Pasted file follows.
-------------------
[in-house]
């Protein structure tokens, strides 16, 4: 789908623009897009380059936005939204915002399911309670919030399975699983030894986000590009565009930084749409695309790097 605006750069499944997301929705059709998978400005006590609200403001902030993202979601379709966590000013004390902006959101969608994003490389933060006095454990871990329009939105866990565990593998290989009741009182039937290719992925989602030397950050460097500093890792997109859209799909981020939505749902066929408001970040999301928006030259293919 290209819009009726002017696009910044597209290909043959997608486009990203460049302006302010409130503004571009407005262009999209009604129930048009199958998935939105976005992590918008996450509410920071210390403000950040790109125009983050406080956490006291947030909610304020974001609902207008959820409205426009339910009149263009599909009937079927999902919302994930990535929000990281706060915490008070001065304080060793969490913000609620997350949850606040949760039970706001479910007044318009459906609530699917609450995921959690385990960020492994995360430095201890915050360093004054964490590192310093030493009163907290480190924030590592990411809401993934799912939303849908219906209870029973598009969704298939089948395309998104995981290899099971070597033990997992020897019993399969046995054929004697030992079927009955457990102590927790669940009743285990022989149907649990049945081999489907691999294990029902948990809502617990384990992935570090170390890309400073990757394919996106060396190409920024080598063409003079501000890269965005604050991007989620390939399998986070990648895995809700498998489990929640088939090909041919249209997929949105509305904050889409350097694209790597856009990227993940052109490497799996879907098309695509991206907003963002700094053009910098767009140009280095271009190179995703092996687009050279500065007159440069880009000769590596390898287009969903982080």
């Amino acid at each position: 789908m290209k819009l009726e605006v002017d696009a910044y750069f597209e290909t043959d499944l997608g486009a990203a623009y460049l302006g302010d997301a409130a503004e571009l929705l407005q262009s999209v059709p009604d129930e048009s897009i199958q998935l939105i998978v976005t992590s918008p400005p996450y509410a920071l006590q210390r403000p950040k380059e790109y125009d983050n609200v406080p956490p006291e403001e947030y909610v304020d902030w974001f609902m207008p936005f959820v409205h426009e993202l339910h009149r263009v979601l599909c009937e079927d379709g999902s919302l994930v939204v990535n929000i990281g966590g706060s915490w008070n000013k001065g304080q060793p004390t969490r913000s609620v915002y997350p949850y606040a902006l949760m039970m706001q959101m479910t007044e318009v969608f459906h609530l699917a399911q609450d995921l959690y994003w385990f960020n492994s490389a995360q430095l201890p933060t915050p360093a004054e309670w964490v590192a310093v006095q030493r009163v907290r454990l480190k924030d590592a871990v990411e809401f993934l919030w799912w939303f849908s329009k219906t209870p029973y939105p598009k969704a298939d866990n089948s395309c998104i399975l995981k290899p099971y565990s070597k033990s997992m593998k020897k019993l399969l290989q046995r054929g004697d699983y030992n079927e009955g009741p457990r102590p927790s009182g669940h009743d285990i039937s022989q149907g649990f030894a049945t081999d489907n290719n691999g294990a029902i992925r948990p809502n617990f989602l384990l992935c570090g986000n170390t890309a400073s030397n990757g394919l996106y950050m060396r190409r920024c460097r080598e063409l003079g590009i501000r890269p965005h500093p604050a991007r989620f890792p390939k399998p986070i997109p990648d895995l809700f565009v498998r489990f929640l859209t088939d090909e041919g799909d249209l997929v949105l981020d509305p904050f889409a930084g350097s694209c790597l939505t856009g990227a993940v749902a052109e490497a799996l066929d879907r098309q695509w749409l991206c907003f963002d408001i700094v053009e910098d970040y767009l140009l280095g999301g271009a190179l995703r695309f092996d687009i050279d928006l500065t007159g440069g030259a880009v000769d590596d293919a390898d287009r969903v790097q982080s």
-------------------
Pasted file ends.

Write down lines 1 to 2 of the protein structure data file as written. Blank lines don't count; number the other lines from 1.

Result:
[in-house]
């Protein structure tokens, strides 16, 4: 789908623009897009380059936005939204915002399911309670919030399975699983030894986000590009565009930084749409695309790097 605006750069499944997301929705059709998978400005006590609200403001902030993202979601379709966590000013004390902006959101969608994003490389933060006095454990871990329009939105866990565990593998290989009741009182039937290719992925989602030397950050460097500093890792997109859209799909981020939505749902066929408001970040999301928006030259293919 290209819009009726002017696009910044597209290909043959997608486009990203460049302006302010409130503004571009407005262009999209009604129930048009199958998935939105976005992590918008996450509410920071210390403000950040790109125009983050406080956490006291947030909610304020974001609902207008959820409205426009339910009149263009599909009937079927999902919302994930990535929000990281706060915490008070001065304080060793969490913000609620997350949850606040949760039970706001479910007044318009459906609530699917609450995921959690385990960020492994995360430095201890915050360093004054964490590192310093030493009163907290480190924030590592990411809401993934799912939303849908219906209870029973598009969704298939089948395309998104995981290899099971070597033990997992020897019993399969046995054929004697030992079927009955457990102590927790669940009743285990022989149907649990049945081999489907691999294990029902948990809502617990384990992935570090170390890309400073990757394919996106060396190409920024080598063409003079501000890269965005604050991007989620390939399998986070990648895995809700498998489990929640088939090909041919249209997929949105509305904050889409350097694209790597856009990227993940052109490497799996879907098309695509991206907003963002700094053009910098767009140009280095271009190179995703092996687009050279500065007159440069880009000769590596390898287009969903982080």